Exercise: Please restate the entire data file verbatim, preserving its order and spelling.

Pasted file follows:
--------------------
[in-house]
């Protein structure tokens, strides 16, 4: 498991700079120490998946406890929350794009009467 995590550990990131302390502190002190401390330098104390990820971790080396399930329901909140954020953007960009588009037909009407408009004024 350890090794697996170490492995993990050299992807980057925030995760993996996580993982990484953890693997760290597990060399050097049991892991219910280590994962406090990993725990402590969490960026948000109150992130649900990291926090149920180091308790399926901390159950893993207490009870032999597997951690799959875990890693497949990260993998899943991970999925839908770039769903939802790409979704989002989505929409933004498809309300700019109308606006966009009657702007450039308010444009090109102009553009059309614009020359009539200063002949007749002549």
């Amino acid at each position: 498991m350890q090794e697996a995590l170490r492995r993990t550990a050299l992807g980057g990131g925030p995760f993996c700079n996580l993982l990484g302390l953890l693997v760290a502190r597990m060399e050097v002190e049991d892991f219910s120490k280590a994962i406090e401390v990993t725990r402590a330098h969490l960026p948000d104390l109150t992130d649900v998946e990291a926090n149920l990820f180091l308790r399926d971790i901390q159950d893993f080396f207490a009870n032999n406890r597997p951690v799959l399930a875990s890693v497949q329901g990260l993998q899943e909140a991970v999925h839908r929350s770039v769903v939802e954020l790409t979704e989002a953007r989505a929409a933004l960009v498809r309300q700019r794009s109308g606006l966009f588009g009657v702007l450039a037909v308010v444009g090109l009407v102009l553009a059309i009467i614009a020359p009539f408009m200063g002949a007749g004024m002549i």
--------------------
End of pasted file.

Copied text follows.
[in-house]
């Protein structure tokens, strides 16, 4: 498991700079120490998946406890929350794009009467 995590550990990131302390502190002190401390330098104390990820971790080396399930329901909140954020953007960009588009037909009407408009004024 350890090794697996170490492995993990050299992807980057925030995760993996996580993982990484953890693997760290597990060399050097049991892991219910280590994962406090990993725990402590969490960026948000109150992130649900990291926090149920180091308790399926901390159950893993207490009870032999597997951690799959875990890693497949990260993998899943991970999925839908770039769903939802790409979704989002989505929409933004498809309300700019109308606006966009009657702007450039308010444009090109102009553009059309614009020359009539200063002949007749002549």
């Amino acid at each position: 498991m350890q090794e697996a995590l170490r492995r993990t550990a050299l992807g980057g990131g925030p995760f993996c700079n996580l993982l990484g302390l953890l693997v760290a502190r597990m060399e050097v002190e049991d892991f219910s120490k280590a994962i406090e401390v990993t725990r402590a330098h969490l960026p948000d104390l109150t992130d649900v998946e990291a926090n149920l990820f180091l308790r399926d971790i901390q159950d893993f080396f207490a009870n032999n406890r597997p951690v799959l399930a875990s890693v497949q329901g990260l993998q899943e909140a991970v999925h839908r929350s770039v769903v939802e954020l790409t979704e989002a953007r989505a929409a933004l960009v498809r309300q700019r794009s109308g606006l966009f588009g009657v702007l450039a037909v308010v444009g090109l009407v102009l553009a059309i009467i614009a020359p009539f408009m200063g002949a007749g004024m002549i």